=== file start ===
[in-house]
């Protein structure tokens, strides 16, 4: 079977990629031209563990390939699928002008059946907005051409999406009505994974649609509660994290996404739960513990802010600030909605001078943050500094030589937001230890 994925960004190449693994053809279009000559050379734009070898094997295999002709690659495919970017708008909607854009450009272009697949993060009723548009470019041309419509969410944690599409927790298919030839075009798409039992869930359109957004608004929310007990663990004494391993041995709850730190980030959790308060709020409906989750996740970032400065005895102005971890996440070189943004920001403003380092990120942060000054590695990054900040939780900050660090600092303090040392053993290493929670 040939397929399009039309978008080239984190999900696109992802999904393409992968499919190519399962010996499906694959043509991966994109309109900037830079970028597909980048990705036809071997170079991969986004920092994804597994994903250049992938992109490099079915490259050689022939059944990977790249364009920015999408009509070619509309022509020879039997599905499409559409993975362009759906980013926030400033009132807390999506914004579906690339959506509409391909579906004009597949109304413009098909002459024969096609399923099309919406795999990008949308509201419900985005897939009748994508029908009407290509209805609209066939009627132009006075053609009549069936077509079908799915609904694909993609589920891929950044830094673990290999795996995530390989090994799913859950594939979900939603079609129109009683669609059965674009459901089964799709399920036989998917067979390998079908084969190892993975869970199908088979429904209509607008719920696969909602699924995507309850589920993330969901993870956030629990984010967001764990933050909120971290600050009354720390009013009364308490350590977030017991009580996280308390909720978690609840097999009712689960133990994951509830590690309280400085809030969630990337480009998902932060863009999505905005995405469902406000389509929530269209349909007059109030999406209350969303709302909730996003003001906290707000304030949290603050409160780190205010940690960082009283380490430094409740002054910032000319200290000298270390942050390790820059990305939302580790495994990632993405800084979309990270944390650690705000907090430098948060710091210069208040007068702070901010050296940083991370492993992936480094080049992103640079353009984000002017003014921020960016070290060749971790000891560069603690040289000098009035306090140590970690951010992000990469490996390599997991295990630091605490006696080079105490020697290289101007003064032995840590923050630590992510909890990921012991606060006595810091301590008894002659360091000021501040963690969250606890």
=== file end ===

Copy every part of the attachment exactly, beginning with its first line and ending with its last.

[in-house]
């Protein structure tokens, strides 16, 4: 079977990629031209563990390939699928002008059946907005051409999406009505994974649609509660994290996404739960513990802010600030909605001078943050500094030589937001230890 994925960004190449693994053809279009000559050379734009070898094997295999002709690659495919970017708008909607854009450009272009697949993060009723548009470019041309419509969410944690599409927790298919030839075009798409039992869930359109957004608004929310007990663990004494391993041995709850730190980030959790308060709020409906989750996740970032400065005895102005971890996440070189943004920001403003380092990120942060000054590695990054900040939780900050660090600092303090040392053993290493929670 040939397929399009039309978008080239984190999900696109992802999904393409992968499919190519399962010996499906694959043509991966994109309109900037830079970028597909980048990705036809071997170079991969986004920092994804597994994903250049992938992109490099079915490259050689022939059944990977790249364009920015999408009509070619509309022509020879039997599905499409559409993975362009759906980013926030400033009132807390999506914004579906690339959506509409391909579906004009597949109304413009098909002459024969096609399923099309919406795999990008949308509201419900985005897939009748994508029908009407290509209805609209066939009627132009006075053609009549069936077509079908799915609904694909993609589920891929950044830094673990290999795996995530390989090994799913859950594939979900939603079609129109009683669609059965674009459901089964799709399920036989998917067979390998079908084969190892993975869970199908088979429904209509607008719920696969909602699924995507309850589920993330969901993870956030629990984010967001764990933050909120971290600050009354720390009013009364308490350590977030017991009580996280308390909720978690609840097999009712689960133990994951509830590690309280400085809030969630990337480009998902932060863009999505905005995405469902406000389509929530269209349909007059109030999406209350969303709302909730996003003001906290707000304030949290603050409160780190205010940690960082009283380490430094409740002054910032000319200290000298270390942050390790820059990305939302580790495994990632993405800084979309990270944390650690705000907090430098948060710091210069208040007068702070901010050296940083991370492993992936480094080049992103640079353009984000002017003014921020960016070290060749971790000891560069603690040289000098009035306090140590970690951010992000990469490996390599997991295990630091605490006696080079105490020697290289101007003064032995840590923050630590992510909890990921012991606060006595810091301590008894002659360091000021501040963690969250606890």